Training of Master Trainers on Sustainable and Organic Turmeric Cultivation

06 Jul, 2023

Training for trainers in sustainable and organic farming is a crucial step in enhancing farmers’ capacities and making them self-sufficient, thus ensuring the program's sustainability. The objective of the training is to equip farmers with the necessary knowledge, skills, and techniques to promote and implement sustainable and organic farming practices effectively. In order to empower selected master trainers in the realms of sustainable and organic spice cultivation for Turmeric, Cumin, and Cardamom, GIZ and AVT McCormick jointly organised a two-day training on Sustainable and Organic Cultivation practices for master trainers (TOT) with Ecociate Consultants on 6 and 7 July 2023 at The Residency Tower Hotel, Coimbatore.

GIZ, AVT McCormick (AVT McC) and McCormick are jointly implementing the DPP Spices project in six states of India, namely Kerala, Karnataka, Tamil Nadu, Punjab, Haryana, and Rajasthan. The project aims to sustainably strengthen the production of cardamom, cumin, celery, dill seed, and turmeric in these states while enhancing the capacities of spice farmers and making production practices more economically, socially, and environmentally sustainable.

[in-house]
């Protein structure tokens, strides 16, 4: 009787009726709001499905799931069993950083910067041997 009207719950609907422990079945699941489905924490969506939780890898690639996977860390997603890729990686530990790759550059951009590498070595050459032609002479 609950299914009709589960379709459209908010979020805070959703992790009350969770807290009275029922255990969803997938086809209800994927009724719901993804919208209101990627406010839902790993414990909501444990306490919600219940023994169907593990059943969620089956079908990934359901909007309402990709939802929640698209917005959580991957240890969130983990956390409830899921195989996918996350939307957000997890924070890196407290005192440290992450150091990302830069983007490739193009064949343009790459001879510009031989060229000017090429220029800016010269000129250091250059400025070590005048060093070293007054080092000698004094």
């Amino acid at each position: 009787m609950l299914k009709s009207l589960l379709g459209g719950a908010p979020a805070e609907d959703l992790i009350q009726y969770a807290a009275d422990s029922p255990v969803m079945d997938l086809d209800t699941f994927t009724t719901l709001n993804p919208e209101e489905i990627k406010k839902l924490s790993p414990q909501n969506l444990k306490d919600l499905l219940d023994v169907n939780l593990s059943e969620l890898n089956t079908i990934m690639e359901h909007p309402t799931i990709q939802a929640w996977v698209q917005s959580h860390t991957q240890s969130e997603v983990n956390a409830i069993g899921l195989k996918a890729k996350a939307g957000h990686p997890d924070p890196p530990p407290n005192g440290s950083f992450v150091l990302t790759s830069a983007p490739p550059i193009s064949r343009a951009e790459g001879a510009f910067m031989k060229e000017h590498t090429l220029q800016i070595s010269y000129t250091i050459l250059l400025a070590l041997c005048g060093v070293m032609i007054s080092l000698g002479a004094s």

Group Photo of the Participants ©GIZ India

The training session was attended by a total of 26 master trainers from 10 clusters in the Erode district, comprising 15 male and 10 female members. The selection of master trainers was based on a matrix that considered factors such as skills, education, experience, leadership qualities, and willingness to share information.

To commence the training, Dr. Poonam Pandey, the Project Manager of DPP Spice Project, GIZ, extended a warm welcome to the participants and provided a brief overview of GIZ's work. Subsequently, Mr. Ashok Nair, the Head of Sustainability at AVT McCormick, discussed the progress of the PDP Spices project and highlighted the substantial benefits farmers have gained by embracing sustainable and organic agricultural practices.

Mr. Santosh Gupta from Ecociate Consultants extended a warm welcome to all the master trainers and facilitated an exercise for the introduction of participants. Following the introductory sessions, the training program encompassed 10 technical sessions that covered fundamental aspects and themes related to sustainable and organic spice cultivation. The first session introduced participants to sustainable and organic agriculture, elucidating the key principles of both approaches and highlighting the synergies and distinctions between them through group exercises.

Participants sharing their learning from group-exercise

The subsequent module, led by Mr. Dorairaj, an organic expert, delved into best crop management practices. The significance of managing soil fertility and the importance of soil testing for Integrated Nutrient Management (INM) were discussed in detail using model examples. Mr. RM Subramanian, Consultant at GIZ, emphasised the advantages of raised bed cultivation to avoid water stagnation and occurrences of rhizome rot disease.